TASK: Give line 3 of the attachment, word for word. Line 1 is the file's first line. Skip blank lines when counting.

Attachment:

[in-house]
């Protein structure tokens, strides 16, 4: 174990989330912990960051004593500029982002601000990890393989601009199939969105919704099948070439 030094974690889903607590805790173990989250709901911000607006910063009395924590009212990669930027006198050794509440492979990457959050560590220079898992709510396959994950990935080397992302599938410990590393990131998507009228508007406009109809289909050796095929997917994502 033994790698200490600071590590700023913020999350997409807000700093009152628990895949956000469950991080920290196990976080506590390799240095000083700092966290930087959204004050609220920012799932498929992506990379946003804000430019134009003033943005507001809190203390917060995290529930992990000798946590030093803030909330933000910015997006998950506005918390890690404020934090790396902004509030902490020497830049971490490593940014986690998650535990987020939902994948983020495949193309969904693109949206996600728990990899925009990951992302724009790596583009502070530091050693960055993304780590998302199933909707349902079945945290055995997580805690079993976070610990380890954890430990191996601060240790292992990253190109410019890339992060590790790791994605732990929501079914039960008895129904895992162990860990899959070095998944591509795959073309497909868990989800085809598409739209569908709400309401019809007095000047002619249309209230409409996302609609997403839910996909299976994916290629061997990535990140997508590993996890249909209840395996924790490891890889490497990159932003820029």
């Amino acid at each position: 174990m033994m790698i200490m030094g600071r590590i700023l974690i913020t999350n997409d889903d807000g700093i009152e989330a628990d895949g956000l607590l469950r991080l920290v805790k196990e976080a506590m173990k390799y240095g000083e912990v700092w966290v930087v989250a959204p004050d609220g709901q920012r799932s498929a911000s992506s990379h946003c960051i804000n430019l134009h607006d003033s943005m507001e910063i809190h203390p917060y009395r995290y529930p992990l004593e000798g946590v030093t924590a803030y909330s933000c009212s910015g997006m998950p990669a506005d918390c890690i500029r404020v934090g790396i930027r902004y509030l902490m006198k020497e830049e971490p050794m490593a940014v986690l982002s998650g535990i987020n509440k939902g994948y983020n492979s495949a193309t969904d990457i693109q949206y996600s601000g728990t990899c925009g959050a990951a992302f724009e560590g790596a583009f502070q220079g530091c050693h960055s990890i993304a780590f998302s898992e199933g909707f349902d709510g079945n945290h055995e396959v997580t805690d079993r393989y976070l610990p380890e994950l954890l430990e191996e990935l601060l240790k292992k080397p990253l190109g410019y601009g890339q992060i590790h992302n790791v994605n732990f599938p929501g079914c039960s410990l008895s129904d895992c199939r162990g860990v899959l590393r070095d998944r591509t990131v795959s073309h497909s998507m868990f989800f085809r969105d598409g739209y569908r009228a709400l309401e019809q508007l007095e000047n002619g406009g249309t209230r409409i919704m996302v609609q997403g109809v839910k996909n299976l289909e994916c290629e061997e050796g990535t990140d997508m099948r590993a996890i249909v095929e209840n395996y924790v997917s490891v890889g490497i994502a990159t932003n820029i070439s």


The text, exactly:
């Amino acid at each position: 174990m033994m790698i200490m030094g600071r590590i700023l974690i913020t999350n997409d889903d807000g700093i009152e989330a628990d895949g956000l607590l469950r991080l920290v805790k196990e976080a506590m173990k390799y240095g000083e912990v700092w966290v930087v989250a959204p004050d609220g709901q920012r799932s498929a911000s992506s990379h946003c960051i804000n430019l134009h607006d003033s943005m507001e910063i809190h203390p917060y009395r995290y529930p992990l004593e000798g946590v030093t924590a803030y909330s933000c009212s910015g997006m998950p990669a506005d918390c890690i500029r404020v934090g790396i930027r902004y509030l902490m006198k020497e830049e971490p050794m490593a940014v986690l982002s998650g535990i987020n509440k939902g994948y983020n492979s495949a193309t969904d990457i693109q949206y996600s601000g728990t990899c925009g959050a990951a992302f724009e560590g790596a583009f502070q220079g530091c050693h960055s990890i993304a780590f998302s898992e199933g909707f349902d709510g079945n945290h055995e396959v997580t805690d079993r393989y976070l610990p380890e994950l954890l430990e191996e990935l601060l240790k292992k080397p990253l190109g410019y601009g890339q992060i590790h992302n790791v994605n732990f599938p929501g079914c039960s410990l008895s129904d895992c199939r162990g860990v899959l590393r070095d998944r591509t990131v795959s073309h497909s998507m868990f989800f085809r969105d598409g739209y569908r009228a709400l309401e019809q508007l007095e000047n002619g406009g249309t209230r409409i919704m996302v609609q997403g109809v839910k996909n299976l289909e994916c290629e061997e050796g990535t990140d997508m099948r590993a996890i249909v095929e209840n395996y924790v997917s490891v890889g490497i994502a990159t932003n820029i070439s």